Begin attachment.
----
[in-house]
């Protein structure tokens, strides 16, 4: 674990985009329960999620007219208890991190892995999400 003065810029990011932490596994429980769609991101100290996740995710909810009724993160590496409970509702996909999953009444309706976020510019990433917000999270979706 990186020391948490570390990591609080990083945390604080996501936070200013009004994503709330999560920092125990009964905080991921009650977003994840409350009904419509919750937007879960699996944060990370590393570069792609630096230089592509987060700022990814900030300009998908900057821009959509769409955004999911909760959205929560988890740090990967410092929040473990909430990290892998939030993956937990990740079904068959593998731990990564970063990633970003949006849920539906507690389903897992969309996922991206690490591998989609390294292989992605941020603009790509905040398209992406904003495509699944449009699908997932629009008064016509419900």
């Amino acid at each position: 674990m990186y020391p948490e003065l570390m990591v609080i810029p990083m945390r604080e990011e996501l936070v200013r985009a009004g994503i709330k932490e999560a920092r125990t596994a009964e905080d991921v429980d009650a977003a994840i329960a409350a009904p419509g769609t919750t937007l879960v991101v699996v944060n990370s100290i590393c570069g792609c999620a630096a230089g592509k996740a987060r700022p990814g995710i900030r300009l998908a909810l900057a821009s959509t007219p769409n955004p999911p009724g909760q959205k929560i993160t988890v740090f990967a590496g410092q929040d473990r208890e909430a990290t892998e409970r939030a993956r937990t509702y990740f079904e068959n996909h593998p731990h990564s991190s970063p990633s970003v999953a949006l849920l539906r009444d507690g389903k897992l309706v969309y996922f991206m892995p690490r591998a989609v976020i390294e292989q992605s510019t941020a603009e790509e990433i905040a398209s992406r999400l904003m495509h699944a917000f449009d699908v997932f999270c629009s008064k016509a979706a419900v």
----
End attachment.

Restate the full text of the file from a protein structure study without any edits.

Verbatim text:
[in-house]
């Protein structure tokens, strides 16, 4: 674990985009329960999620007219208890991190892995999400 003065810029990011932490596994429980769609991101100290996740995710909810009724993160590496409970509702996909999953009444309706976020510019990433917000999270979706 990186020391948490570390990591609080990083945390604080996501936070200013009004994503709330999560920092125990009964905080991921009650977003994840409350009904419509919750937007879960699996944060990370590393570069792609630096230089592509987060700022990814900030300009998908900057821009959509769409955004999911909760959205929560988890740090990967410092929040473990909430990290892998939030993956937990990740079904068959593998731990990564970063990633970003949006849920539906507690389903897992969309996922991206690490591998989609390294292989992605941020603009790509905040398209992406904003495509699944449009699908997932629009008064016509419900």
């Amino acid at each position: 674990m990186y020391p948490e003065l570390m990591v609080i810029p990083m945390r604080e990011e996501l936070v200013r985009a009004g994503i709330k932490e999560a920092r125990t596994a009964e905080d991921v429980d009650a977003a994840i329960a409350a009904p419509g769609t919750t937007l879960v991101v699996v944060n990370s100290i590393c570069g792609c999620a630096a230089g592509k996740a987060r700022p990814g995710i900030r300009l998908a909810l900057a821009s959509t007219p769409n955004p999911p009724g909760q959205k929560i993160t988890v740090f990967a590496g410092q929040d473990r208890e909430a990290t892998e409970r939030a993956r937990t509702y990740f079904e068959n996909h593998p731990h990564s991190s970063p990633s970003v999953a949006l849920l539906r009444d507690g389903k897992l309706v969309y996922f991206m892995p690490r591998a989609v976020i390294e292989q992605s510019t941020a603009e790509e990433i905040a398209s992406r999400l904003m495509h699944a917000f449009d699908v997932f999270c629009s008064k016509a979706a419900v």